Equally important, it is important that one should not be antagonistic to current smokers. Should you support their cause, kindly promote the notion that kids born in and after year 2000 should be nurtured to think and articulate proudly that they will forever stay away from tobacco, even after they are 18 years old. The children born from 1 Jan 2000 are in Primary 6 now. You could encourage schools to similarly adopt this as an education goal. You can actively write to the media in support of this movement. This is easily done via a direct link on the website www.tobaccofreesingapore.info. You can also register your interest in the movement by e-mailing to email@example.com so that you can keep you informed of future activities. You can also join their Facebook page – “Towards Tobacco-free Singapore.”
Blow Shisha Goodbye!
It’s not only cigarettes that get people dependent on tobacco. Shishas ( or Hookahs), staples of Middle Eastern café society, are water pipes used to smoke tobacco through a hose with a tapered mouthpiece. There’s a myth going around that shishas are safer because the smoke is cooled when it passes through the water. In Singapore, smoking the water pipe shisha has become a trend for local youths hanging out in Middle Eastern-themed cafes in the Kampong Glam area, especially in Haji Lane and Arab Street.
But take a look at the black, resinous gunk that builds up in a hookah hose. Some of that gets into users’ mouths and lungs. Indeed, experts say shishas are no safer than cigarettes — and since they don’t have filters and people often use them for long periods, the health risks might be even greater. Shishas are usually shared, so there’s the additional risk from germs being passed around along with
According to recent research by the World Health Organisation (WHO), it is estimated that a smoker inhales half a litre of smoke per cigarette, while a shisha smoke can take in anything from just under a sixth of a litre to as much as a litre of smoke per inhalation.
In addition, experts at the London-based Department of Health and the Tobacco Control Collaborating Centre have found that one session of smoking shisha resulted in carbon monoxide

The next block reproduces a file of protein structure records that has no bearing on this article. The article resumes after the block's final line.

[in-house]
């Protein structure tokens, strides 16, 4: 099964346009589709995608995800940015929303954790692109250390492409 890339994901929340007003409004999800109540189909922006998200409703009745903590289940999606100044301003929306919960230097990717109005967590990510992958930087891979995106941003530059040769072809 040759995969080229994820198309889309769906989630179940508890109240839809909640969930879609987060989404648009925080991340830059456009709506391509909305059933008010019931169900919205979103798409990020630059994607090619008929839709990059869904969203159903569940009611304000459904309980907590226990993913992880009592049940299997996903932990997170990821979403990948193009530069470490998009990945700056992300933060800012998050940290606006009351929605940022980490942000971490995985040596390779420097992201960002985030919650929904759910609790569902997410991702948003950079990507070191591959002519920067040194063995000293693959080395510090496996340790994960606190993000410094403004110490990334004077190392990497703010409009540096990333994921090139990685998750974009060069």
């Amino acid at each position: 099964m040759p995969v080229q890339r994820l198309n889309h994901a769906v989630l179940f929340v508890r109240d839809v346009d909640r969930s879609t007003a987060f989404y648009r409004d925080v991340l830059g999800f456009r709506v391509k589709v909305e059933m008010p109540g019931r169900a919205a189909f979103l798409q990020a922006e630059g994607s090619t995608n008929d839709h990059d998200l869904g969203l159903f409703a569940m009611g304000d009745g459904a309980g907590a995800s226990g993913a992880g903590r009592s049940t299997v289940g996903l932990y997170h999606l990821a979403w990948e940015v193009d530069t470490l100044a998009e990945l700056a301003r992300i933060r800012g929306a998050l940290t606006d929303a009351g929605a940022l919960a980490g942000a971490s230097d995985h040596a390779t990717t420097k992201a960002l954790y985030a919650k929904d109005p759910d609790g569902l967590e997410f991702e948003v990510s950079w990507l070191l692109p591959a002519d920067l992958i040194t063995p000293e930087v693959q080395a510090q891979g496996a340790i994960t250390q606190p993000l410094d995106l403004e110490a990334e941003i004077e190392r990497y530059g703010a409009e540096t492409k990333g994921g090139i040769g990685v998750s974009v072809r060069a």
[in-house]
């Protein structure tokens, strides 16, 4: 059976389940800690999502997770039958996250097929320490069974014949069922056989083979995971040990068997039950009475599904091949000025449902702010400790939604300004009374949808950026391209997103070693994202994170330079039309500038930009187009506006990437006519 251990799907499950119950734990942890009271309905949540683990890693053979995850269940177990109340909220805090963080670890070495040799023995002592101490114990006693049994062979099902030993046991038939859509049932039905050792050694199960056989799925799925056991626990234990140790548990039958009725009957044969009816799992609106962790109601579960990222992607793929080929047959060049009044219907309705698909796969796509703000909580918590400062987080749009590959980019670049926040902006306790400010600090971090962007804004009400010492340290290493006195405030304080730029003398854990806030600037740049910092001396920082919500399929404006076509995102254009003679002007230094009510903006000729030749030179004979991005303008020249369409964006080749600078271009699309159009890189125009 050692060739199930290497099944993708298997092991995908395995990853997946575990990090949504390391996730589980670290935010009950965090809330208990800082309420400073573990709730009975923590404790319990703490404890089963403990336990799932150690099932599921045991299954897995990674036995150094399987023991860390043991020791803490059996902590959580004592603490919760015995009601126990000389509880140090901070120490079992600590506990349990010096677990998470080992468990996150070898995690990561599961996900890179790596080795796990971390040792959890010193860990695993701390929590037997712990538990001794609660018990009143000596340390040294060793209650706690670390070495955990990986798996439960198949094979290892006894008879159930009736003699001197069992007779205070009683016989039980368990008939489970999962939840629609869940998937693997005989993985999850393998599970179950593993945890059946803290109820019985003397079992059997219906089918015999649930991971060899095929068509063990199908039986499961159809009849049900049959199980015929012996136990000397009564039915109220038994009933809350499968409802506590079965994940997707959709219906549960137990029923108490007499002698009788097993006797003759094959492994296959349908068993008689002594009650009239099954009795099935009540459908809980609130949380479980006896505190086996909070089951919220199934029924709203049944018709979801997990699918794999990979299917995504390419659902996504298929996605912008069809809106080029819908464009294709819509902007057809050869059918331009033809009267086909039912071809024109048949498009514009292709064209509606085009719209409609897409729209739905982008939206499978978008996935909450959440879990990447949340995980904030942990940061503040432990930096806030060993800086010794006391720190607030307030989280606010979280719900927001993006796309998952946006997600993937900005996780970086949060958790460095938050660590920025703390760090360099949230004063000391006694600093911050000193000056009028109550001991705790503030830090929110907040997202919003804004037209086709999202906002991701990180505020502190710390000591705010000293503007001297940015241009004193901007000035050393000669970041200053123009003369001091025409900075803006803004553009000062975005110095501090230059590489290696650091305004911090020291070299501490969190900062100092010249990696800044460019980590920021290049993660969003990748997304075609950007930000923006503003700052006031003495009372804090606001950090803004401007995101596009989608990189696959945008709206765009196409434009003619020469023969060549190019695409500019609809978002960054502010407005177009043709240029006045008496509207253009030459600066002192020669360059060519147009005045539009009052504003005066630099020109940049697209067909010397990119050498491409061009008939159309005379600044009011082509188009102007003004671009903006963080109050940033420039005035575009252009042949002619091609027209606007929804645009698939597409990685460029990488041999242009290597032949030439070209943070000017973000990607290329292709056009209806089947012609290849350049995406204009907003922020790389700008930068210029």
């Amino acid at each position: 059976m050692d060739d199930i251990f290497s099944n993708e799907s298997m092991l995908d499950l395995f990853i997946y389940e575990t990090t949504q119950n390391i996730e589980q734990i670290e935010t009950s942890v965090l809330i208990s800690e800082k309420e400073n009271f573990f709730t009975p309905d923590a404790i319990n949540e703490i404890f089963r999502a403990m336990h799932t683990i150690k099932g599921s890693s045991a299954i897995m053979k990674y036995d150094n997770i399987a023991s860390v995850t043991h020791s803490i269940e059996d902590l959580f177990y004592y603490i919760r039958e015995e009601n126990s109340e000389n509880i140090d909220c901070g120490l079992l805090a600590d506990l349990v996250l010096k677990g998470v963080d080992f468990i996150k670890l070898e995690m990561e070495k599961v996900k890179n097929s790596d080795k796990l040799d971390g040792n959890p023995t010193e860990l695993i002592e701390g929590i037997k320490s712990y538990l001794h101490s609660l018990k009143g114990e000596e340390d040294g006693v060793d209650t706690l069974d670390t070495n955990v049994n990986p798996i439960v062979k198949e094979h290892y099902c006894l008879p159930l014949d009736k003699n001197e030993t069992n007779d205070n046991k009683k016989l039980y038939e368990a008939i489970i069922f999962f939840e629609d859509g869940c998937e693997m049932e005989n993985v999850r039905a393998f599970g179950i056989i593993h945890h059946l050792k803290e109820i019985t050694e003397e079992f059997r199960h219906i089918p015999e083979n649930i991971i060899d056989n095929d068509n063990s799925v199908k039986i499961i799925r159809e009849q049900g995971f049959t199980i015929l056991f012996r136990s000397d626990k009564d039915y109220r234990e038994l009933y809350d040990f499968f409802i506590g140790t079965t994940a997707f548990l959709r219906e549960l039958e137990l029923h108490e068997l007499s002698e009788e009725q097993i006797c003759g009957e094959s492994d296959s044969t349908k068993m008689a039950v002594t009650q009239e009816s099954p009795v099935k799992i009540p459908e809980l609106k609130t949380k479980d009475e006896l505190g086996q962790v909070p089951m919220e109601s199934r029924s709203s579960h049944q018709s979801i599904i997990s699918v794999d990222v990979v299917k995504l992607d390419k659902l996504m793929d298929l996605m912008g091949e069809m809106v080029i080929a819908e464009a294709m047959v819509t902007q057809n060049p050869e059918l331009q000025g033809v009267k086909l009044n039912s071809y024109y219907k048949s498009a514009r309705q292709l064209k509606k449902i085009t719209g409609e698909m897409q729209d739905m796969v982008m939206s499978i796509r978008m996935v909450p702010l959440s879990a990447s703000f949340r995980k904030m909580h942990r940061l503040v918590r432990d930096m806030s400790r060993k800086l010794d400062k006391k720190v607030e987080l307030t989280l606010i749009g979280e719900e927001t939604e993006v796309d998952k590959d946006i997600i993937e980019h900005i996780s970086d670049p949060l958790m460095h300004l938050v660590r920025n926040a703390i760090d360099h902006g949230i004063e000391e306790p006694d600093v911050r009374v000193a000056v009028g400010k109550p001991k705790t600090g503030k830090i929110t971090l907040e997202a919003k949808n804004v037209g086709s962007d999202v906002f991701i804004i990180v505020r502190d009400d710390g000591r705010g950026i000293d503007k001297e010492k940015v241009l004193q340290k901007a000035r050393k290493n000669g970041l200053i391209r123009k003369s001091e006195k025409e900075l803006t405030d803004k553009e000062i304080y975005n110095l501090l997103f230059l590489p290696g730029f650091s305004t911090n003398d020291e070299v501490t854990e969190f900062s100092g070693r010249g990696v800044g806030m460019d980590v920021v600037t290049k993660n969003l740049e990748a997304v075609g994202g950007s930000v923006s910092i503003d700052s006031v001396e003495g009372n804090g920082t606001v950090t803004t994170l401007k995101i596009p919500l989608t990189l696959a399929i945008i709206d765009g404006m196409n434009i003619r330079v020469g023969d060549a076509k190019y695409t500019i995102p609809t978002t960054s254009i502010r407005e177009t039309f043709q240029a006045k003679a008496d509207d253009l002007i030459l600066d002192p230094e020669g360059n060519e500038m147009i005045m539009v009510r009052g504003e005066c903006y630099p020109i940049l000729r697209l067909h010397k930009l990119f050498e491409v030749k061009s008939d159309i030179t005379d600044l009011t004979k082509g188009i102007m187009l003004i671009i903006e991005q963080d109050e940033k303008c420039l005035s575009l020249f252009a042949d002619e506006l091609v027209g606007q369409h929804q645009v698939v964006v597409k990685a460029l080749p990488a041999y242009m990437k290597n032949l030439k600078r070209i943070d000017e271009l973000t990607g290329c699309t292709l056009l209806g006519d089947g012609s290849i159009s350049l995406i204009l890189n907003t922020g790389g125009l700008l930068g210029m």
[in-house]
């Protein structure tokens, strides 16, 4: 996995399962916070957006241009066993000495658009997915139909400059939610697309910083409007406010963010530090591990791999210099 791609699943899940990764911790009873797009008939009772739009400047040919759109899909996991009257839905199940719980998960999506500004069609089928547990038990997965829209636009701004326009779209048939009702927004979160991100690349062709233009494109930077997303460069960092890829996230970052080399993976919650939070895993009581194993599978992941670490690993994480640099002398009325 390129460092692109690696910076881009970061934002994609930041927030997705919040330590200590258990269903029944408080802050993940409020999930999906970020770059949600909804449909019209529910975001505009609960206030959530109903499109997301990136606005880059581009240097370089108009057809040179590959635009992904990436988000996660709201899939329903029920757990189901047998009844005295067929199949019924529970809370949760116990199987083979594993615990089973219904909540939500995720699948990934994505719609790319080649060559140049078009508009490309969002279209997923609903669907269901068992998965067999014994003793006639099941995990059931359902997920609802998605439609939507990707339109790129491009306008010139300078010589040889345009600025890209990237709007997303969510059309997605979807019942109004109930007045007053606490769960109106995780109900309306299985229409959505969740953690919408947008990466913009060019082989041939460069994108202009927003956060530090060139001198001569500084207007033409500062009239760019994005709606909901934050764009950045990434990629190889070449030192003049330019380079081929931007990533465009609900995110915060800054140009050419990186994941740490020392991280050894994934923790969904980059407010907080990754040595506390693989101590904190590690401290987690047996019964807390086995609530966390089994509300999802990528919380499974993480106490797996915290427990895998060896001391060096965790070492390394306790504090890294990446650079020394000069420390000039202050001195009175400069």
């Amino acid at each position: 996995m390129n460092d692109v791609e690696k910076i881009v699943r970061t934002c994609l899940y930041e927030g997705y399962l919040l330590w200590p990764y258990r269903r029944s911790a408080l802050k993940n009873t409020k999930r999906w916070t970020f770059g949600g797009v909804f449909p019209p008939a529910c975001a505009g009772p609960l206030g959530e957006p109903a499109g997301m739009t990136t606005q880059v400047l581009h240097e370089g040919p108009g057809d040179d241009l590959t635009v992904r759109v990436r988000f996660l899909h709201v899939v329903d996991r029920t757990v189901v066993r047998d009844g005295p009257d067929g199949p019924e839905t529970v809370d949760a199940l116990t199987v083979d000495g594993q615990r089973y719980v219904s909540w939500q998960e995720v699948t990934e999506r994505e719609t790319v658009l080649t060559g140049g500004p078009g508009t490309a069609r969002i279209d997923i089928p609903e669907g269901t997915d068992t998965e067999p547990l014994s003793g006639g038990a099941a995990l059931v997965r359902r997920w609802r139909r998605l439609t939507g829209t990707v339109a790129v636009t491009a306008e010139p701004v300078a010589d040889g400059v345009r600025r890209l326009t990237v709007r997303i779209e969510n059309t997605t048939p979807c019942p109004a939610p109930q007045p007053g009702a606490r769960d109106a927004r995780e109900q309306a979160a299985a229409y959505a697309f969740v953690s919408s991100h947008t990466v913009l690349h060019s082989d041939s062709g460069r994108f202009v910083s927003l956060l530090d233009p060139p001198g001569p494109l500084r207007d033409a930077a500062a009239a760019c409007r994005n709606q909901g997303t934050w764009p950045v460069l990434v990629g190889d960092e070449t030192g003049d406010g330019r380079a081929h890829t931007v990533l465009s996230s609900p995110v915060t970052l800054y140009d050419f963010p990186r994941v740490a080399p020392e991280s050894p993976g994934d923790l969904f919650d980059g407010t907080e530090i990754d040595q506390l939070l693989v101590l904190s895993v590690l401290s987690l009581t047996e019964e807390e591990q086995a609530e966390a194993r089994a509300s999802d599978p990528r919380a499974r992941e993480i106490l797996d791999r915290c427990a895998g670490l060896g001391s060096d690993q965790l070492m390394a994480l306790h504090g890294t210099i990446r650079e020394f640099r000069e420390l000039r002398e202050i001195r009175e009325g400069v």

levels spiking to at least four times more than the amount produced by one cigarette.
Grim Statistics on Smoking!
• On average, 7 Singaporeans die each day from smoking.
• At current rates, tobacco will kill 1 out of every 13 Singaporean children born from the year 2000.
• More Singaporeans die in just one month from tobacco than in a whole year from traffic accidents.
• Second-hand smoke kills 600,000 people, including 165,000 children, worldwide each year.
• About 250 non-smokers die each year in Singapore from exposure to second-hand smoke.
• Cigarette smoke contains over 7,000 chemicals, 69 of which are known to cause cancer.
• Nicotine is highly addictive – 95% of smokers say they would like to quit but two-thirds of smokers remain smokers until they die.
The only thing that really helps a person avoid the problems associated with smoking is staying smoke free. This isn’t always easy, especially if everyone around you is smoking and offering you cigarettes. It may help to have your reasons for not smoking ready for times you may feel the pressure, such as “I just don’t like it” or “I want to stay in shape for soccer” (or football, basketball, or other sport). If you do want to quit, here are starter tips:
• Have lots of information and support available. Different approaches to quitting work for different people. For some, quitting cold turkey is best. Others find that a slower approach is the way to go. Some people find that it helps to go to a support group especially for teens. These are sometimes sponsored by local hospitals or organizations like the American Cancer Society. The Internet offers a number of good resources to help people quit smoking.
• When quitting, it can be helpful to realize that the first few days are the hardest. So don’t give up. Some people find they have a few relapses before they manage to quit for good.